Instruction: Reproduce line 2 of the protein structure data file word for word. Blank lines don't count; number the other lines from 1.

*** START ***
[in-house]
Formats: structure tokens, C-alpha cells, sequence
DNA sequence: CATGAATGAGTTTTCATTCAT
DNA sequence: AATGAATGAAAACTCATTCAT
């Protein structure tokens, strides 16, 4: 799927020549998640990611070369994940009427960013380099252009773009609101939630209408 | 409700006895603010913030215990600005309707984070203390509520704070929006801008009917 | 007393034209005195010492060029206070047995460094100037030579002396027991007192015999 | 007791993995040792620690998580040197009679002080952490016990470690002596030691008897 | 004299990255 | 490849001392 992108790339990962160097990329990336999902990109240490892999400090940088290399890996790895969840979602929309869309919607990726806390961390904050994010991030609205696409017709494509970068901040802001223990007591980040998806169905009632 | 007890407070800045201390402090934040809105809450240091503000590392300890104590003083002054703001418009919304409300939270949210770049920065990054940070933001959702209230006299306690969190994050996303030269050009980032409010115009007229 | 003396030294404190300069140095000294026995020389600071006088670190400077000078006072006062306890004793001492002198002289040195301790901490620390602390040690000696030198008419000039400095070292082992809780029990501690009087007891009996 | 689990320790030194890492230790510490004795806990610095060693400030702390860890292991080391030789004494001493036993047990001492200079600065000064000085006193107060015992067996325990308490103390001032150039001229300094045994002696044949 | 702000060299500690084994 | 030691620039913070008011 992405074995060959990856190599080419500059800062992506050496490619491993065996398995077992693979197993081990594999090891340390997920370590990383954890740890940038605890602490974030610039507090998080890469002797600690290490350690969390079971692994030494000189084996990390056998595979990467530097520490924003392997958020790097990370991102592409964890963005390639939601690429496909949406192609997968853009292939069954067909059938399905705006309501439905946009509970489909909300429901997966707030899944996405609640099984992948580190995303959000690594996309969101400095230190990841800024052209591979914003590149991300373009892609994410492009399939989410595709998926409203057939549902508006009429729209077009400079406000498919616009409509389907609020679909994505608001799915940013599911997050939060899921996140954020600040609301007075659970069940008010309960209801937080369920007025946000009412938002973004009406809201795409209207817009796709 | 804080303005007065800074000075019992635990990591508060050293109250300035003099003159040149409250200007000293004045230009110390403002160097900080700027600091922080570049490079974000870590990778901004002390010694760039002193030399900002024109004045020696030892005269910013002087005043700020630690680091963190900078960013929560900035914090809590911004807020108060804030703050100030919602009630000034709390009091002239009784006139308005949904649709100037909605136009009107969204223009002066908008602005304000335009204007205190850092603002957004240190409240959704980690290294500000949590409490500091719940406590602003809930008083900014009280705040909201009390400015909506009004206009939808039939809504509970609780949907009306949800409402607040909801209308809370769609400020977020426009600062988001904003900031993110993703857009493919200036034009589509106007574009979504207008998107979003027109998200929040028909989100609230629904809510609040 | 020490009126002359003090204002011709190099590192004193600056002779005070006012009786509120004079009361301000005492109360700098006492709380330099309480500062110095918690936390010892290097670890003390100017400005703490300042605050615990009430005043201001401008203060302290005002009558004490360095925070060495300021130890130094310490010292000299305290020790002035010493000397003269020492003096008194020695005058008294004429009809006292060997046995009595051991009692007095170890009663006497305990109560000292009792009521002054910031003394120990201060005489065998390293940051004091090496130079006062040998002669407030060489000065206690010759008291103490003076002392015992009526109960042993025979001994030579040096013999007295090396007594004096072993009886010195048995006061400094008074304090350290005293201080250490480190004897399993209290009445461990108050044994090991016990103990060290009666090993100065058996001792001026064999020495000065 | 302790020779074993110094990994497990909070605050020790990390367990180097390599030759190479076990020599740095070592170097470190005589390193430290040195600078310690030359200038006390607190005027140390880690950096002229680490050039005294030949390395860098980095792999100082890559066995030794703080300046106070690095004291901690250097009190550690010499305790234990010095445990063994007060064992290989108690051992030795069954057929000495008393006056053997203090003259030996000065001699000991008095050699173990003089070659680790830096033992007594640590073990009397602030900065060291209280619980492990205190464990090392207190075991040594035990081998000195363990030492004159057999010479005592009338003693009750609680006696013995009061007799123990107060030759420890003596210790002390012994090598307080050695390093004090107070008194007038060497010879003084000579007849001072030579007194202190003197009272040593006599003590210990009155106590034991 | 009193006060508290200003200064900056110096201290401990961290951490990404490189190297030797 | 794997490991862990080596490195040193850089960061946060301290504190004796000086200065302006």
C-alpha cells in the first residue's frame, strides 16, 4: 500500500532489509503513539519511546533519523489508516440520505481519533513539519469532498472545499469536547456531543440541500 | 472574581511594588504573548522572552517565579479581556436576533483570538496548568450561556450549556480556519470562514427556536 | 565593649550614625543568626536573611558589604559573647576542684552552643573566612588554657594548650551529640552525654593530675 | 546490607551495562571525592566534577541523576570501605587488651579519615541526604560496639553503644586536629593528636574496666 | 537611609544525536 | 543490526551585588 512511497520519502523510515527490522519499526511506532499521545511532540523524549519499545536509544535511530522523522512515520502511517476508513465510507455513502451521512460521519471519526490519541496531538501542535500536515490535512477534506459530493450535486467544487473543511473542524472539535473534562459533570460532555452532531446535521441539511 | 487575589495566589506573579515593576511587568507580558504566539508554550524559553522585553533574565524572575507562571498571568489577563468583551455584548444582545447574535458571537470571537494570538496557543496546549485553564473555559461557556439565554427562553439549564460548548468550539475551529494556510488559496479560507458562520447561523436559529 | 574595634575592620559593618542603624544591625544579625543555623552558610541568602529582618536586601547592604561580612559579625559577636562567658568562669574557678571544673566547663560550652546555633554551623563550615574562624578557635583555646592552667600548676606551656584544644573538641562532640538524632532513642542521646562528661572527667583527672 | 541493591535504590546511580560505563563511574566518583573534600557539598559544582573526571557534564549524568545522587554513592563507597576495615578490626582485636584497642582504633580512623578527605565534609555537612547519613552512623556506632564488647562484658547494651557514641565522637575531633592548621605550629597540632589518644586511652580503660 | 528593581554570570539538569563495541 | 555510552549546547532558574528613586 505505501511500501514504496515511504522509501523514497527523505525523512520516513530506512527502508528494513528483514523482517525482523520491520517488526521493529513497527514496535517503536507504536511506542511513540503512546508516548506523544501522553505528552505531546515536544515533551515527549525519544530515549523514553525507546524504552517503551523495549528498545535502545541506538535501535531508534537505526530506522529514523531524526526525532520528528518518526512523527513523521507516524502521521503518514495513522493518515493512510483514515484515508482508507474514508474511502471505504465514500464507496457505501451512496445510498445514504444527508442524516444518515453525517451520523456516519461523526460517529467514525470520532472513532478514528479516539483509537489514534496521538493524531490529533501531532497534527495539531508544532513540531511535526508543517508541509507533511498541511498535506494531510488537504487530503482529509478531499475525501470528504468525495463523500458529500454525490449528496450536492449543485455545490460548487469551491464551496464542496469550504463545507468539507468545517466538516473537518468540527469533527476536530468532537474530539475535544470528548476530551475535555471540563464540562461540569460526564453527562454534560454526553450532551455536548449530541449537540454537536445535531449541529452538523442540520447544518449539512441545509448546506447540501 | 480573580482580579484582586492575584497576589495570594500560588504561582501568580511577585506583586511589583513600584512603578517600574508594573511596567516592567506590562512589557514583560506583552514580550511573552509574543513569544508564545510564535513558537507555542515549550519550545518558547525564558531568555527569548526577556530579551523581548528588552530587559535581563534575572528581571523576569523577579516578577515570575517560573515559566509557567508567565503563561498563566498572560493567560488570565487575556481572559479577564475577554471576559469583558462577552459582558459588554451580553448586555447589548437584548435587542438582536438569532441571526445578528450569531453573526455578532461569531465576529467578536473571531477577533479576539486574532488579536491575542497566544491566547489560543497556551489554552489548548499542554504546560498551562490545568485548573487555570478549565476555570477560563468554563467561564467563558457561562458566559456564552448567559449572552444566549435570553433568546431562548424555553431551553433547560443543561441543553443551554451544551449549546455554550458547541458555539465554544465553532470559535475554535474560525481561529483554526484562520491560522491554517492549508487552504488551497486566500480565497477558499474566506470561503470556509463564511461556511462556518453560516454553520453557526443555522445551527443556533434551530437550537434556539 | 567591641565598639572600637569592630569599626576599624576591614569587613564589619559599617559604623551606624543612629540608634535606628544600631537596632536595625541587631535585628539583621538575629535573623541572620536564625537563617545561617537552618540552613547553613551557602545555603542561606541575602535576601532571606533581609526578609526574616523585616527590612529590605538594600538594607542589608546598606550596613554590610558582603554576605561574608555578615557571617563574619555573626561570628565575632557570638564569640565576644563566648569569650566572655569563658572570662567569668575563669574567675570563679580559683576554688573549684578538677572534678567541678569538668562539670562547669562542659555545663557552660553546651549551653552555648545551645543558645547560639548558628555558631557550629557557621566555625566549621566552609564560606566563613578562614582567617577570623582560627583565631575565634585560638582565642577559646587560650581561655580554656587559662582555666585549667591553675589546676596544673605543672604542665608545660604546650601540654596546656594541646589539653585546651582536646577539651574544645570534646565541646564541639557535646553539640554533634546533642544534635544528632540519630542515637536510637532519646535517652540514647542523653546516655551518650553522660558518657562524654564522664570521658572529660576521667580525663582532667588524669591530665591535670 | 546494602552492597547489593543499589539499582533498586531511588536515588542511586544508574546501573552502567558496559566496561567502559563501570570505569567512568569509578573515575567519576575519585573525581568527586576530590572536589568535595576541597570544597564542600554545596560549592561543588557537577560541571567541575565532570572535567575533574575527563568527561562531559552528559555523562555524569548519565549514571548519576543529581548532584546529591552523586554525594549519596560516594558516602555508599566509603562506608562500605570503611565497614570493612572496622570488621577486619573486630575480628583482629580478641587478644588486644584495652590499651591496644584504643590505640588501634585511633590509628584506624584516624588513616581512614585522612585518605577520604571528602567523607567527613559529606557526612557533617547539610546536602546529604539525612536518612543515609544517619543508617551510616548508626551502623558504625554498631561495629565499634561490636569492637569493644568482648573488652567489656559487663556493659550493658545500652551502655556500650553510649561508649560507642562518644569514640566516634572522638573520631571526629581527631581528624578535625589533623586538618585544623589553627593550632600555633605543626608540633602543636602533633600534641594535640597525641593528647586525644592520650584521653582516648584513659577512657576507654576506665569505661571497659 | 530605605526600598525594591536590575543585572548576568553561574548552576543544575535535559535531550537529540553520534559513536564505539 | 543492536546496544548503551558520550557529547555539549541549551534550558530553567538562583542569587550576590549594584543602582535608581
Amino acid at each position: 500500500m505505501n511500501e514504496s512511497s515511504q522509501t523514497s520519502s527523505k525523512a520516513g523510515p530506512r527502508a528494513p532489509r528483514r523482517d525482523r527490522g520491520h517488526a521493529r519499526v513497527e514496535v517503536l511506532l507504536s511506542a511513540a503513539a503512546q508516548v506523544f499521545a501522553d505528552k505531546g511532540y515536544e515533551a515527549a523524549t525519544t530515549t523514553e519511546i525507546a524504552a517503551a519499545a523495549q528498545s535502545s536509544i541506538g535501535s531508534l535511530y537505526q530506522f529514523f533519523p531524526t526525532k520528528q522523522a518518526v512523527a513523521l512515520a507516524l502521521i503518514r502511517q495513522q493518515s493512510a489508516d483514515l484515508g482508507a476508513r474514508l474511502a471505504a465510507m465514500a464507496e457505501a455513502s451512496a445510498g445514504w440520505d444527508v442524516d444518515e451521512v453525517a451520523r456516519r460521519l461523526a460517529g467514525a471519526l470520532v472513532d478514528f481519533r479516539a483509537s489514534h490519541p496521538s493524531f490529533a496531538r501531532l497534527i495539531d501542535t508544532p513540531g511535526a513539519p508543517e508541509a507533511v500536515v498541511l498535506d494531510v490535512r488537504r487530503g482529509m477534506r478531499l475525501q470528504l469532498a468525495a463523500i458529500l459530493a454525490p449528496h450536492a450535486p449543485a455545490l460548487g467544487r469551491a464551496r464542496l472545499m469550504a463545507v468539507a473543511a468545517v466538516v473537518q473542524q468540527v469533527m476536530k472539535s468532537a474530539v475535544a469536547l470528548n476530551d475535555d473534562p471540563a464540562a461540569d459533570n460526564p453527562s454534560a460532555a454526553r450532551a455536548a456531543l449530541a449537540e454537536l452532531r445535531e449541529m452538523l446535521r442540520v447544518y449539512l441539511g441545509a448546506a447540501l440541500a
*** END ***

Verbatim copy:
Formats: structure tokens, C-alpha cells, sequence